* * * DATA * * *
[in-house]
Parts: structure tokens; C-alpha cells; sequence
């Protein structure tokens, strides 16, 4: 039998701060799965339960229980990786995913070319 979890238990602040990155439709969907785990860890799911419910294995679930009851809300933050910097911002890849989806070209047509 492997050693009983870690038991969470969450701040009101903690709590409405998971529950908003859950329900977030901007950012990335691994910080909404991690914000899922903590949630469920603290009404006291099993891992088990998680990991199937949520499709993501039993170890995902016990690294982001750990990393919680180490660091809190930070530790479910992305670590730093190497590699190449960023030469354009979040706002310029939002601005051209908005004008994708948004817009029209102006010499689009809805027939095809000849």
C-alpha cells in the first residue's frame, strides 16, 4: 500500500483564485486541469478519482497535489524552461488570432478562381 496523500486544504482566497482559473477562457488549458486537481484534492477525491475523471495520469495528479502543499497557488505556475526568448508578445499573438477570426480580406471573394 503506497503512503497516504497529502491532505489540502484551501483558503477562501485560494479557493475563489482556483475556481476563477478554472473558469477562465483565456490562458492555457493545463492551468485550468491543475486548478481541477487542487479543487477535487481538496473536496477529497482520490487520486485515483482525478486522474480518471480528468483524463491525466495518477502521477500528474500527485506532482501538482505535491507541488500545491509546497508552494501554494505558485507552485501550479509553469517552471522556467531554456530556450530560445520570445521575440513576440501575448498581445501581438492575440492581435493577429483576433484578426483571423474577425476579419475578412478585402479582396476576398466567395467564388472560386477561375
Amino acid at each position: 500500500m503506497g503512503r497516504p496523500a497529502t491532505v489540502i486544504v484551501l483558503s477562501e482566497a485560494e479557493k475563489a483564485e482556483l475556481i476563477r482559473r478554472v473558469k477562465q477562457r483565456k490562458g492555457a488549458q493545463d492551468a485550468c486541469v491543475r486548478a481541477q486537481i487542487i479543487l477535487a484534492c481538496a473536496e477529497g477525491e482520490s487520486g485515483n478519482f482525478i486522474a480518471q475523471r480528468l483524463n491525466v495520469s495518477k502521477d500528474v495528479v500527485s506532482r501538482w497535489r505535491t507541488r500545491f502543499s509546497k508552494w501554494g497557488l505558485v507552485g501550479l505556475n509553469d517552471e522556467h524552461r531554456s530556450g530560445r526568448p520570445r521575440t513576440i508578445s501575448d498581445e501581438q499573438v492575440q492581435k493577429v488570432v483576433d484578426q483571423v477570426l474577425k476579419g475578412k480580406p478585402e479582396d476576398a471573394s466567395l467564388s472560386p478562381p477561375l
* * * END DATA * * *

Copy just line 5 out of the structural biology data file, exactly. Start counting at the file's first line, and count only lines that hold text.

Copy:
Amino acid at each position: 500500500m503506497g503512503r497516504p496523500a497529502t491532505v489540502i486544504v484551501l483558503s477562501e482566497a485560494e479557493k475563489a483564485e482556483l475556481i476563477r482559473r478554472v473558469k477562465q477562457r483565456k490562458g492555457a488549458q493545463d492551468a485550468c486541469v491543475r486548478a481541477q486537481i487542487i479543487l477535487a484534492c481538496a473536496e477529497g477525491e482520490s487520486g485515483n478519482f482525478i486522474a480518471q475523471r480528468l483524463n491525466v495520469s495518477k502521477d500528474v495528479v500527485s506532482r501538482w497535489r505535491t507541488r500545491f502543499s509546497k508552494w501554494g497557488l505558485v507552485g501550479l505556475n509553469d517552471e522556467h524552461r531554456s530556450g530560445r526568448p520570445r521575440t513576440i508578445s501575448d498581445e501581438q499573438v492575440q492581435k493577429v488570432v483576433d484578426q483571423v477570426l474577425k476579419g475578412k480580406p478585402e479582396d476576398a471573394s466567395l467564388s472560386p478562381p477561375l